These disadvantages are overcome in accordance with the design of FIG. 2, which has essentially three components, namely a relatively rigid ring 15, and separate radially outer and radially inner elastomeric flanges 10 and 11.
The outer flange 10 has reinforced radially outer and radially inner beads engaged in respective grooves in the surrounding mounting 13, and in the rigid ring 15. The main part of the other flange 10 extends in a cylinder generally parallel with the axis of the shaft.
The inner elastomeric flange 11 is similarly supported at its radially outer edge from the ring 15, and it also extends generally parallel with the shaft axis, but for an axial length only about half that of the flange 10, and it has at its lower edge the conventional sealing lip 9 urged against the surface of the shaft sleeve 5 by a coil spring 12.
The mounting 13 has a radially inwardly extending flange or support 20 providing an axial locating surface for the ring 15, but the flange 20 is apertured at 21 so that the low pressure P2 has access to the face of the outer flange 10.
The ring 15 is of metal or of a plastics material which is rigid relatively to the elastomeric material of the flanges 10 and 11, and so does not distort in response to substantial pressure differences between P1 and P2, and indeed it is axially located against the flange 20. It is however free to move radially due to flexure of the flanges 10 and 11 in the most favorable direction due to their principal lengths being parallel with the shaft axis.
Thus variations in the position of the surface of the sleeve 5, as shown at 6 and 7, are easily accommodated by flexing of the inner flange 11, and there is no tendancy to distort the seal so that the surface of the flange 11 leading to the lip 9 comes into contact with the surface of the sleeve 5.
The inner flange 11 conveniently includes wear resistant compounds which reduce the wear as sliding occurs between the lip and the sleeve at the expense of some loss in the flexibility of the material. A preferred wear resistant compound includes from 50% to 70% P.T.F.E. by volume, from 10% to 30% graphite by volume, and from 10% to 30% bronze by volume. This mixture may be in the form of a mixed powder present in a percentage of between 5% and 30% in a nitrite rubber or plastics or other elastomer stable in sea and fresh water and forming the body of the flange 11.
In the modification shown in FIG. 3 the outer flange 23 is of convoluted form with a first part extending axially in one direction and a second part extending axially in the other direction so that the two reinforced beads are radially in line with one another.
In the modification shown in FIG. 4, instead of having an external rigid ring 15 clamped to inner and outer elastomeric flanges 10 and 11, the two flanges are formed by a common annular diaphragm of elastomeric material, as indicated at 16 which is moulded around a relatively rigid plastics or metal reinforcing ring 17. It is possible in that embodiment for the wear resisting compound to be included only in the part of the elastomeric flange between the ring 17 and the lip 9.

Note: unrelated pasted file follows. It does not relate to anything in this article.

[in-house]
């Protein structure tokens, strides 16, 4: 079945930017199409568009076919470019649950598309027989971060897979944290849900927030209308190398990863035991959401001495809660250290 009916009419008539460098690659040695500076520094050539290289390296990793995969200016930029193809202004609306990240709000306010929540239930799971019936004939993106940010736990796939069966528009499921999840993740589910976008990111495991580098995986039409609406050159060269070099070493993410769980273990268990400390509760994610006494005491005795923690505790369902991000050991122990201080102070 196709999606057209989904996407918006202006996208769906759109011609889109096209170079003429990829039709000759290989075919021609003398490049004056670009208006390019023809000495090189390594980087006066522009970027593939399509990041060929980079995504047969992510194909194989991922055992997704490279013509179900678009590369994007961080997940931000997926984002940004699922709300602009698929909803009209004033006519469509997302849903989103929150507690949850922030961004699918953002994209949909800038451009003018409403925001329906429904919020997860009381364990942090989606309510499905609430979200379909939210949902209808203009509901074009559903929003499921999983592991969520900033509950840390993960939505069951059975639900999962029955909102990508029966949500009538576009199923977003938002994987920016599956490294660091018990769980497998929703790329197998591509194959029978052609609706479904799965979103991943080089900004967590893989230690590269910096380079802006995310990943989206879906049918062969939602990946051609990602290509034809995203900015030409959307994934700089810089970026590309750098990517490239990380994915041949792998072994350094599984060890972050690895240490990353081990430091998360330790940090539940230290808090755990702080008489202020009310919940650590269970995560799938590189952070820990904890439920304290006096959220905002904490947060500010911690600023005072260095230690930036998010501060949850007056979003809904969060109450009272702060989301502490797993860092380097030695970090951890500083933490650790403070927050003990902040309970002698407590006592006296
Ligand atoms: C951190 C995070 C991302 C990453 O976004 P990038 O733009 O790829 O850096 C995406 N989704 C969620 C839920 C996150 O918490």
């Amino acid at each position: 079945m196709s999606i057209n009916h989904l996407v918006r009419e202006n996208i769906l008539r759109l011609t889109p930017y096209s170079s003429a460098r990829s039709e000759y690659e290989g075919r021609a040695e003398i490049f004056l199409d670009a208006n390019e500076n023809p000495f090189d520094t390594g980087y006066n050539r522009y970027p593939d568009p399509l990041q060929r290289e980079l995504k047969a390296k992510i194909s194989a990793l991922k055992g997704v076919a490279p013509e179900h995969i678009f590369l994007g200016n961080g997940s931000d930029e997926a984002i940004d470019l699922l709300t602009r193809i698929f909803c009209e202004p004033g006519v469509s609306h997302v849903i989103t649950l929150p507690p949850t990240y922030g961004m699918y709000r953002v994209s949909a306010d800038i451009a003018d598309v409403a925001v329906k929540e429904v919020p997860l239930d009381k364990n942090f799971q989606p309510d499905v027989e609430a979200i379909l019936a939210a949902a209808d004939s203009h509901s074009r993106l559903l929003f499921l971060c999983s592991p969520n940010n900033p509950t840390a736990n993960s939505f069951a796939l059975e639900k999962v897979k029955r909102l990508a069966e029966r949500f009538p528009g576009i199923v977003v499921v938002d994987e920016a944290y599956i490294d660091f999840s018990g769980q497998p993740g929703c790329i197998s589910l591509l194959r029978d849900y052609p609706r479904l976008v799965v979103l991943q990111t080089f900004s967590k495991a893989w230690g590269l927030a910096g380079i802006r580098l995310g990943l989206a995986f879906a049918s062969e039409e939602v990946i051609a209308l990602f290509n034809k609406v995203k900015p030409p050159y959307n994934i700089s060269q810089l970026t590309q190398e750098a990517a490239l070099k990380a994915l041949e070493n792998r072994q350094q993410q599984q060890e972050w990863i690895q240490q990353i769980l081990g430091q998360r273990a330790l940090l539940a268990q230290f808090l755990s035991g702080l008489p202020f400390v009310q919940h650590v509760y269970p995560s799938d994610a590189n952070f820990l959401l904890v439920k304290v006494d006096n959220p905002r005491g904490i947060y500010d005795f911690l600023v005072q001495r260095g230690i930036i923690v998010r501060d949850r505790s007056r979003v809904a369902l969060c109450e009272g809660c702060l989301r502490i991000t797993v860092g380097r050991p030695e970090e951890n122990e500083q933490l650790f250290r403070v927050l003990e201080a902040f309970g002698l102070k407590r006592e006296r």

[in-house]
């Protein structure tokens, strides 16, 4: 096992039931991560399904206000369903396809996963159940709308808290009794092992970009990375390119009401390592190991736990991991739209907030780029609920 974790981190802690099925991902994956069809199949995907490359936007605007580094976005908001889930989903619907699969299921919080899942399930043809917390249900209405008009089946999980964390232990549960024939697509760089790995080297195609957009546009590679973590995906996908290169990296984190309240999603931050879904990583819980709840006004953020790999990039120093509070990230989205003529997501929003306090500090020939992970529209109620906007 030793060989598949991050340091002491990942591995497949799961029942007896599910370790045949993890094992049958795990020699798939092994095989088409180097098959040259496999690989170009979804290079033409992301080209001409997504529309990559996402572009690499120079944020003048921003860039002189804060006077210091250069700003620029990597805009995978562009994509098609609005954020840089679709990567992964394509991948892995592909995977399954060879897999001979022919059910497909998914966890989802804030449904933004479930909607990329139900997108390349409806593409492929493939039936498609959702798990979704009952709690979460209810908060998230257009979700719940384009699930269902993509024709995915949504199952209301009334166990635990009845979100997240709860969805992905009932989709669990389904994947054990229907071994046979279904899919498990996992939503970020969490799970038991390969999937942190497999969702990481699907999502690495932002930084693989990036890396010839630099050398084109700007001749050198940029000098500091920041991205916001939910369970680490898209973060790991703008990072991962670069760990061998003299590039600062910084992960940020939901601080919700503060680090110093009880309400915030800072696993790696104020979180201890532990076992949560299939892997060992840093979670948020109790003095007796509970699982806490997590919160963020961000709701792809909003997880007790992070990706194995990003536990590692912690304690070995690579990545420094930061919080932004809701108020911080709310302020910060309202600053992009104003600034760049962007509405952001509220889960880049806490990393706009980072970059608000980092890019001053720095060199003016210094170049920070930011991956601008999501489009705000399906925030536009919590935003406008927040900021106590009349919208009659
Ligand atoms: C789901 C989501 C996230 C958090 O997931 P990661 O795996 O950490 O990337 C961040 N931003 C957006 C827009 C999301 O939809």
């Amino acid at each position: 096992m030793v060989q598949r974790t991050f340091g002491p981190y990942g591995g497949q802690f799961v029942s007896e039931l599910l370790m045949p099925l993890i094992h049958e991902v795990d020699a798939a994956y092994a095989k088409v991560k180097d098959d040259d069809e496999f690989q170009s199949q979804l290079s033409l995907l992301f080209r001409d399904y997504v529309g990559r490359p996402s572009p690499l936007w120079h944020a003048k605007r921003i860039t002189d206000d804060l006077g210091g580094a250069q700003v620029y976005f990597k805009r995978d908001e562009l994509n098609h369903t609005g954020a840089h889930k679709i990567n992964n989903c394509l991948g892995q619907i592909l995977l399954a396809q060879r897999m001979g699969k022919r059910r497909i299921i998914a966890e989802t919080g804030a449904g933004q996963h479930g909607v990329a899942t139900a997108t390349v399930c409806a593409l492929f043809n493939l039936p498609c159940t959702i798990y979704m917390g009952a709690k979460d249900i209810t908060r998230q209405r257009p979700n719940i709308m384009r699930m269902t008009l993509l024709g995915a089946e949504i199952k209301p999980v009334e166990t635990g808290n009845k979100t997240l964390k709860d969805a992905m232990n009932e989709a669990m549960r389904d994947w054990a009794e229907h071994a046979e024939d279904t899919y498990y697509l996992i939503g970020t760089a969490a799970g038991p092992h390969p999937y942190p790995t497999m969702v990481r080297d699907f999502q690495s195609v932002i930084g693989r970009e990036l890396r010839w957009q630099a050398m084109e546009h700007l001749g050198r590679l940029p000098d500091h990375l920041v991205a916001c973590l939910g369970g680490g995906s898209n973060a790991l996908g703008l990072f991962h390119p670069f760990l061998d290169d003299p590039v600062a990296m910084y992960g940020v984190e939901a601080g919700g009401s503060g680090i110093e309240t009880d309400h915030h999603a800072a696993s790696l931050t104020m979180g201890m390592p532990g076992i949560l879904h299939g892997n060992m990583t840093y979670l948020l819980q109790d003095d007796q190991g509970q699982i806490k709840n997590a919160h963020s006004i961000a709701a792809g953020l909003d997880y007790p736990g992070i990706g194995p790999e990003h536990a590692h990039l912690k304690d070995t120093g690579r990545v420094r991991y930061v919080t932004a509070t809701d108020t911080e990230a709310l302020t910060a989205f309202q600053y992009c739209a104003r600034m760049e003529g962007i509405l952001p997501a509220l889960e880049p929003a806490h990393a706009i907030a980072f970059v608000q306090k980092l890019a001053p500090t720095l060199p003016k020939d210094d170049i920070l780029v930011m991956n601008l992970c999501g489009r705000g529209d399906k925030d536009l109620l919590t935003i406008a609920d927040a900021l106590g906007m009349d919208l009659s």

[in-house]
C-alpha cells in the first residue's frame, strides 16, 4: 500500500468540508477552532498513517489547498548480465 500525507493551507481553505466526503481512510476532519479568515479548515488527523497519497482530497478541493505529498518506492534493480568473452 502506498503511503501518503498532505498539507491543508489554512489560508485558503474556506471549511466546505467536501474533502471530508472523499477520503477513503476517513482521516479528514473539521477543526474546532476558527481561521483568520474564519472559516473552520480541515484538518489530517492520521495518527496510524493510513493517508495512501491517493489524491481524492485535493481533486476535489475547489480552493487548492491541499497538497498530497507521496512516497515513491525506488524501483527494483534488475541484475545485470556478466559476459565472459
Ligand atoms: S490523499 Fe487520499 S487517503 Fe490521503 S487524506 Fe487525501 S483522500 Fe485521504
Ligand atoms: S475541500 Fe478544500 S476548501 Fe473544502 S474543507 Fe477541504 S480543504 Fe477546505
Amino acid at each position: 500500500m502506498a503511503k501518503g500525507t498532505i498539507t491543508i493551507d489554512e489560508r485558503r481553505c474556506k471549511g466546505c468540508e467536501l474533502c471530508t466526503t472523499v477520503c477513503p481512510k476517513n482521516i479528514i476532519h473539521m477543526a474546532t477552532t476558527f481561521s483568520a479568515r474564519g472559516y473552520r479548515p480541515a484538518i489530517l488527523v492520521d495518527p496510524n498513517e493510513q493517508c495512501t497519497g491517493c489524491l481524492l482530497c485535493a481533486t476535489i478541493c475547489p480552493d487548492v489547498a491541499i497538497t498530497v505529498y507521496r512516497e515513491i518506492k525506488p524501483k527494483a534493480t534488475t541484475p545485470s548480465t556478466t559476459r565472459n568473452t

FIGS. 5a, 5b and 5c show how any of the radially inner or outer edges of an elastomeric flange can be in the form of a bead moulded around an edge reinforcement shown in FIG. 5a as a circumferential metal wire 31 of circular cross section. That can easily be engaged in an annular groove defined between co-operating edges of the mounting 13, and an end flange 14 bolted to it as shown in FIGS. 2 and 3. The cross section of the groove includes a main part in the form of a rectangle with a neck leading to it by way of a pair of outwardly inclined sides, so that the walls of the groove press on the external surface of the bead 30 at the three points indicated at x in FIG. 5b namely at the two inclined sides and the opposite face of the rectangular portion. The neck has a width indicated at y in FIG. 5b approximately equal to (e.g. between 21/2 and 2/3 times) the diameter of the wire reinforcement 31 so that once the end flange 14 has been bolted to the mounting 13, it is not possible to displace the flange rim from the mounting.
An alternative form of reinforcement shown in FIGS. 6a and 6b is of metal or plastics wire in the form of a helical coil 32 extending circumferentially around the edge of the flange 33 in order to permit some circumferential flexilibity to enable the bead to be easily fitted in the groove while the bead is rather stronger than that shown in FIGS. 5a, 5b and 5c because of the continuous elastomeric material around the coils of the helix.
The flanges 20 and 22 of FIGS. 2 and 3 respectively, could be used also in the embodiment of FIG. 4, but it is not essential in all applications, and particularly in the moulded arrangement of FIG. 4.
In all embodiments the outer flange is more flexible than the inner flange, whether by choice of the material or by design of the lengths and thicknesses of the flanges. The inner flange only needs to flex enough to maintain the seat at 9, whereas relative movement between the shaft and the housing is accommodated by the outer flange.
Obviously, numerous modifications and variations of the present invention are possible in light of the above teachings. It is therefore to be understood that within the scope of the appended claims, the invention may be practiced otherwise than as specifically described herein.
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|U.S. Classification||277/504, 277/561, 277/570|
|International Classification||B63H23/36, F16J15/32|
|Cooperative Classification||F16J15/3284, F16J15/3216|
|European Classification||F16J15/32G, F16J15/32B3|
|1 Jun 1982||AS||Assignment|
Owner name: GLACIER METAL COMPANY LIMITED THE, 368 EALING ROAD
Free format text: ASSIGNMENT OF ASSIGNORS INTEREST.;ASSIGNORS:HILL, ALFRED;BAKER, ROBERT G.;REEL/FRAME:004032/0819
Effective date: 19820513